Feb 6, 2013

Pop Medicine: Representation

Pop Medicine is a "visiting" column by Travis Hedge Coke for the Comics Cube! Click here for the archive!

Pop Medicine
Travis Hedge Coke

The exceptionally talented Ricardo Villagran illustrates a contemporary southwest reservation with anachronistic clothes and generically ethnicized setting in Strange Tales. Gary Erskine goes deliberately off-model with Wolverine, significantly short, squat, heavy, with longish, unkempt hair, and a bit of a visible reek. A cover for Heroes for Hire goes for out of character fear in Misty Knight and her partners, as they are chained up in peril facing a slimy-tentacled rape threat.

Now, if I were to go to virtually anywhere on the internet that talks comics, or into any local comics shop in America and present those three examples, which two would I be most likely mocked for being concerned with, and which would inspire cries of drumming the artist out of the industry or at least, a demand for quality control and accuracy through research?

Wolverine needs to be drawn to model. This is implicitly understood and sometimes it is allcaps yelled on messageboards because fuck expression or function, Wolverine is a real guy. Simultaneously, those raging mobs in eastern Europe you'll see in superhero comics shall forever sport torches and farm tools, lederhosen and feathered caps because it's not a real eastern Europe. For the most part, eastern Europe doesn't exist in superhero comics.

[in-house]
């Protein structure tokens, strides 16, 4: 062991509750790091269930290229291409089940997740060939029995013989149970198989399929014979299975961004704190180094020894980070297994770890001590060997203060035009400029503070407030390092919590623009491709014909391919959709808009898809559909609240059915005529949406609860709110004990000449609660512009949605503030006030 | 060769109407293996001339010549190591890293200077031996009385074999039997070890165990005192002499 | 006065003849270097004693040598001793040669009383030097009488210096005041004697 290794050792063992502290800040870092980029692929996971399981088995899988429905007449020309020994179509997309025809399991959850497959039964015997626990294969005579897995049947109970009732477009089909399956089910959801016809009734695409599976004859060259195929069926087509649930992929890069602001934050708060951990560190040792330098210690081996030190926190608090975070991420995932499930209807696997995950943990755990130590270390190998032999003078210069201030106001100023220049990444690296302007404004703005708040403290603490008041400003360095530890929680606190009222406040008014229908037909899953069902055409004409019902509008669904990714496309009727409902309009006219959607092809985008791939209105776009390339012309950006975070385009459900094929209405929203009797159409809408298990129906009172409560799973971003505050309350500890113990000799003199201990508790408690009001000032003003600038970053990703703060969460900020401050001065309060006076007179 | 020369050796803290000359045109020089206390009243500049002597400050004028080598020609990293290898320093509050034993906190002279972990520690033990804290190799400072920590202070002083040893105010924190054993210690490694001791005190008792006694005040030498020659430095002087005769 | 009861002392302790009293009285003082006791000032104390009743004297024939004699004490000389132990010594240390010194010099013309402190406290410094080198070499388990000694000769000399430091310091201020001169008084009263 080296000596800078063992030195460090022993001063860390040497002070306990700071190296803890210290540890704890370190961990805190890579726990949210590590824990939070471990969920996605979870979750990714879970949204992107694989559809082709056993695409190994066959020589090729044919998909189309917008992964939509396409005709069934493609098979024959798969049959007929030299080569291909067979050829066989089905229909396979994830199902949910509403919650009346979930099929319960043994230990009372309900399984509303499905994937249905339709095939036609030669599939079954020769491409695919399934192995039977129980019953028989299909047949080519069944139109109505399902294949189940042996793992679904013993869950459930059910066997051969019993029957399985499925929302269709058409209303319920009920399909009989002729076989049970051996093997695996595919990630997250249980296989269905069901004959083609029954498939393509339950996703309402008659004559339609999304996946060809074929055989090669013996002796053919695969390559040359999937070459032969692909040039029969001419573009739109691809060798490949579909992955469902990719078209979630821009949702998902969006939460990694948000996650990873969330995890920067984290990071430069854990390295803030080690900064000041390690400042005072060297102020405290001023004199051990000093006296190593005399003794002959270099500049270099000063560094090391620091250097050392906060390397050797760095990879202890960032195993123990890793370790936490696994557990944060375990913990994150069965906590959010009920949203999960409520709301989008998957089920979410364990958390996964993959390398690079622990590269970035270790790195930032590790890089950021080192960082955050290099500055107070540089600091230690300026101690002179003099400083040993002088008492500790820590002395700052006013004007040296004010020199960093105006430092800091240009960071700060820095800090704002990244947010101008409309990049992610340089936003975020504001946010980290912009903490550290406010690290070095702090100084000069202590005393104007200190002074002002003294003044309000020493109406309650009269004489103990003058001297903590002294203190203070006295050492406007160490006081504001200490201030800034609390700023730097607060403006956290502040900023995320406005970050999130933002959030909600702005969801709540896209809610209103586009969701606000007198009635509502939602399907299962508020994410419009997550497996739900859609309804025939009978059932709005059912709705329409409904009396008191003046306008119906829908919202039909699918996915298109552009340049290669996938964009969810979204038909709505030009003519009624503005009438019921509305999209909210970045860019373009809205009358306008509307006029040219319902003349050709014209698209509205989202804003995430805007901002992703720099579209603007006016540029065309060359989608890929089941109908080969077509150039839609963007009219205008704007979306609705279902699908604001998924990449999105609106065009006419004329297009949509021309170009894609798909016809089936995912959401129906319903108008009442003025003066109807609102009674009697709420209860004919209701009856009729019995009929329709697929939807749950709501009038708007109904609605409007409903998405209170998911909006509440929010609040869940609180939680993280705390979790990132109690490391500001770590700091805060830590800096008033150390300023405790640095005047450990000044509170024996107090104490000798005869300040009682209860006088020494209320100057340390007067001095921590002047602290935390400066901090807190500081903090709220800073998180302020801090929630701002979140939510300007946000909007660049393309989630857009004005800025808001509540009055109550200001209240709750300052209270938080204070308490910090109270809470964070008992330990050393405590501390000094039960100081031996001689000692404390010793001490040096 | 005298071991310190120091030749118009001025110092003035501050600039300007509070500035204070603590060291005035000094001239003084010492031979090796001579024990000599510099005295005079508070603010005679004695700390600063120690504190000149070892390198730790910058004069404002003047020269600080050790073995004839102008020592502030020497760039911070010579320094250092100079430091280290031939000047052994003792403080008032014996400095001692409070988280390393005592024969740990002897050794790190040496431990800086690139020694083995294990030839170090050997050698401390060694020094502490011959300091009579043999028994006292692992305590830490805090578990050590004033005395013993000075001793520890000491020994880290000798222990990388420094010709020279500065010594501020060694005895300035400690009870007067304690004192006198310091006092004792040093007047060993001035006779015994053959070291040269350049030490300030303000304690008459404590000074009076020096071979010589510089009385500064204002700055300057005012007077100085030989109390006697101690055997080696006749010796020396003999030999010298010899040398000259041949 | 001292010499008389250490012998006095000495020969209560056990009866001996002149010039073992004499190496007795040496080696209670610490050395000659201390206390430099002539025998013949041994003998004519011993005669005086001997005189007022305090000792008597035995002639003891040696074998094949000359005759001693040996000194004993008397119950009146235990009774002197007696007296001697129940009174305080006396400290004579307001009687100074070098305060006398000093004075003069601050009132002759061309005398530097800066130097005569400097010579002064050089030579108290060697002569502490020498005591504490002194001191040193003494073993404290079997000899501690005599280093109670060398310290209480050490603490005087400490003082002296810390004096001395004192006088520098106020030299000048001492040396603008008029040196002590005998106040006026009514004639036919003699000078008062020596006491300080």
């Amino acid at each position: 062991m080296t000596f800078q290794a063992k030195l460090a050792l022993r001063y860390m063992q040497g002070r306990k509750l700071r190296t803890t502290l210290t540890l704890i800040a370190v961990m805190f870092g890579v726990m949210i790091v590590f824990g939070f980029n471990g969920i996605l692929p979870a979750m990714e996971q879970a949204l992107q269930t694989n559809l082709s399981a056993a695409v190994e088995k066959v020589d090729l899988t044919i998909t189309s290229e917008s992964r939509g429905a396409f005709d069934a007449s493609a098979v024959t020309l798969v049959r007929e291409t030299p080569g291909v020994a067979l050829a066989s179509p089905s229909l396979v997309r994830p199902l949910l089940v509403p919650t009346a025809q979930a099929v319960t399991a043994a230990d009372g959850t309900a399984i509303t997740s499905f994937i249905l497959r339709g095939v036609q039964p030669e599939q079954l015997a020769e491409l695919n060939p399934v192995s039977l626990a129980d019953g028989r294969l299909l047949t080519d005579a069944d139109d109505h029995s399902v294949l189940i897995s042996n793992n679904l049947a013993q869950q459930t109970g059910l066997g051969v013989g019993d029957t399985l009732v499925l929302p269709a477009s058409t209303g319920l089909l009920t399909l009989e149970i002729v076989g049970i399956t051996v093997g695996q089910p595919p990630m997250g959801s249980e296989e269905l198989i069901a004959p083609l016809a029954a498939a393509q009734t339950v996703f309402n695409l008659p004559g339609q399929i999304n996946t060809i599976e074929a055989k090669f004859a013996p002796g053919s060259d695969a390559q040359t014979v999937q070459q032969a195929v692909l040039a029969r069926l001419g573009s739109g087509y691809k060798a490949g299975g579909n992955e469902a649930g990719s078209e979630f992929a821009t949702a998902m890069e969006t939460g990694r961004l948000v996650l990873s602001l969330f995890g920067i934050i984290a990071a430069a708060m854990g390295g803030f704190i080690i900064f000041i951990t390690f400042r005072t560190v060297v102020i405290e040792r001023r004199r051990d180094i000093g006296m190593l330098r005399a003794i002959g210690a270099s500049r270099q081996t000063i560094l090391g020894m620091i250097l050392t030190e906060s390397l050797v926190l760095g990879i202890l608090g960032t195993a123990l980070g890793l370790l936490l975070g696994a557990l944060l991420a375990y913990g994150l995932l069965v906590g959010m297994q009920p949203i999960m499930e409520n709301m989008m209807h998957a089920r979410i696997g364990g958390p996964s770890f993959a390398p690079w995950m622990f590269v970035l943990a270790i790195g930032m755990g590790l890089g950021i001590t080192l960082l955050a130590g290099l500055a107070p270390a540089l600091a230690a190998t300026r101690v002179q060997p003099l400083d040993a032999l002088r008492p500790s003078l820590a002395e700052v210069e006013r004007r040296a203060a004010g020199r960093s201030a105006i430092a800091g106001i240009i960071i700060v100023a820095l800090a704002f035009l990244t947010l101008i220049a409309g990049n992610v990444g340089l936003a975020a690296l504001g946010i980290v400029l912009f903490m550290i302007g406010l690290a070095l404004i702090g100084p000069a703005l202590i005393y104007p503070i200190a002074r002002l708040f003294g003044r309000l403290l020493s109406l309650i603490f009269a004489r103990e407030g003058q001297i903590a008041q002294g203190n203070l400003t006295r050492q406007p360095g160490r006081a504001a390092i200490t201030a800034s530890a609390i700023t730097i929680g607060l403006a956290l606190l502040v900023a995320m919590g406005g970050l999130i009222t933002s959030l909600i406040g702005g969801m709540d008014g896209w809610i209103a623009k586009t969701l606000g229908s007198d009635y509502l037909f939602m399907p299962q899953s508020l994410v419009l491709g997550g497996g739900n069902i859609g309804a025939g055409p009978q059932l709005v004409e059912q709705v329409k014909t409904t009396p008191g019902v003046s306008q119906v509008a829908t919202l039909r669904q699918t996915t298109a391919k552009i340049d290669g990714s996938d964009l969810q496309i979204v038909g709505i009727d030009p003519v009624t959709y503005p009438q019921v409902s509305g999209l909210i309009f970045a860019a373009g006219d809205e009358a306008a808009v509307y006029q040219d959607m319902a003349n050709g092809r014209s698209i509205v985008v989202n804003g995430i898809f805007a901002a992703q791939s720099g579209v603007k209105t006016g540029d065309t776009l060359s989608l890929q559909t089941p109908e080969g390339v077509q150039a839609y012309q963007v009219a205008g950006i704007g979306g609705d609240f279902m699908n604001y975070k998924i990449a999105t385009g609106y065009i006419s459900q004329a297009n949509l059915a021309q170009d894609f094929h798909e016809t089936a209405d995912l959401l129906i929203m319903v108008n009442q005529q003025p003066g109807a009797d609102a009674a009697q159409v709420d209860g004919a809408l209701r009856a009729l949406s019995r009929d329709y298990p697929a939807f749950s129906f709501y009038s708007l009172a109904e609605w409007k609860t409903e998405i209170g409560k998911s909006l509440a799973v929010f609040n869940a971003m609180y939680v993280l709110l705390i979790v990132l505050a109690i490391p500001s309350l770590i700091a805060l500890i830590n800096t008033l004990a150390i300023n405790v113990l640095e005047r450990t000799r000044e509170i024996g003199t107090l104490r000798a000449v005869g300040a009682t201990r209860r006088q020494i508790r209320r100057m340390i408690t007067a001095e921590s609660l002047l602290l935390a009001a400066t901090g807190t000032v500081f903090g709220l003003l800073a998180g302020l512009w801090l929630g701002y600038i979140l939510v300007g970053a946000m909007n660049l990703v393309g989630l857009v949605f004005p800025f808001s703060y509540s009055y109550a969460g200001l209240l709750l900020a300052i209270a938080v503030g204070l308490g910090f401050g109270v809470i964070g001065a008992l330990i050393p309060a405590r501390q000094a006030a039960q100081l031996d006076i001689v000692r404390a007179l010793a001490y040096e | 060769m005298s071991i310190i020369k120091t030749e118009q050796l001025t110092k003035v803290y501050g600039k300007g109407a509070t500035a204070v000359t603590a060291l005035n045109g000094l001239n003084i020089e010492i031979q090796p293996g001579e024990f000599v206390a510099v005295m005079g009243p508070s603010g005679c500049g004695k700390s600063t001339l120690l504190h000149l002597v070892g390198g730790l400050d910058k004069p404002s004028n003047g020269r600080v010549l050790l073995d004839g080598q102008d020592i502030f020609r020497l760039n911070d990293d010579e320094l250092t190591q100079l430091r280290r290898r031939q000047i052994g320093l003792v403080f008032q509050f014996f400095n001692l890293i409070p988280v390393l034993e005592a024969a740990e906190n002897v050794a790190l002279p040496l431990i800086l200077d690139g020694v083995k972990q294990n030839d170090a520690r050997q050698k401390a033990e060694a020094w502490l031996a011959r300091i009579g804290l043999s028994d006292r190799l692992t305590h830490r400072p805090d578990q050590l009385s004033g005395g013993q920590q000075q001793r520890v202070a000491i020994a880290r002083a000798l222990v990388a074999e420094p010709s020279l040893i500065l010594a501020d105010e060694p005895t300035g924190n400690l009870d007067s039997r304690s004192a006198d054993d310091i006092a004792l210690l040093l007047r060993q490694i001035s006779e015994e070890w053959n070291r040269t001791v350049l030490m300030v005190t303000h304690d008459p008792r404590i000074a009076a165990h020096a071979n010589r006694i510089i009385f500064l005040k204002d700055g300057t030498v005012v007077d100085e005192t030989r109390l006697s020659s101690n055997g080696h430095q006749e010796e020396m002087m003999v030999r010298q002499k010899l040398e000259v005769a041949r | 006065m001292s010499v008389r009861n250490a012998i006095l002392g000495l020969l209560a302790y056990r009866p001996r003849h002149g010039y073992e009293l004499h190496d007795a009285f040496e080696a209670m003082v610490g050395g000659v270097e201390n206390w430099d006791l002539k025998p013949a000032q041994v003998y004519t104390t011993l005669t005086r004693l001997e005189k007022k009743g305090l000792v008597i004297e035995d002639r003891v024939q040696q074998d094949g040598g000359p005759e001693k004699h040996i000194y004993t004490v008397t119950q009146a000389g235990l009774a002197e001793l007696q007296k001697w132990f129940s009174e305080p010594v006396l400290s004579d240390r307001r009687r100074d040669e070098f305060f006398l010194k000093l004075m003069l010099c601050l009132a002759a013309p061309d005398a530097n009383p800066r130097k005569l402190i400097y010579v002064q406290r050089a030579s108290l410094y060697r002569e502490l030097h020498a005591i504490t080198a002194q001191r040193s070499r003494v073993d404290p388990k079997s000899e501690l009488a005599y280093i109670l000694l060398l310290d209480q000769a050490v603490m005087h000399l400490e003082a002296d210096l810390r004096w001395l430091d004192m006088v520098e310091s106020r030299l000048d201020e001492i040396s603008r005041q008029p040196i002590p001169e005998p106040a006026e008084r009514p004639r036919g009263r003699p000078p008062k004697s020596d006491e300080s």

Harlem does not exist, essentially, in superhero comics, or Glasgow, Thailand or Uganda. When places bearing those names appear, they are agglomerations of stories and memories of people who have, most often, never experienced anything of the place first or secondhand. The Thailand of, say, the DC Universe, is defined by the existence of Batman and the architecture of several Hollywood movies than by any actual artifact, individual, or locale in Thailand.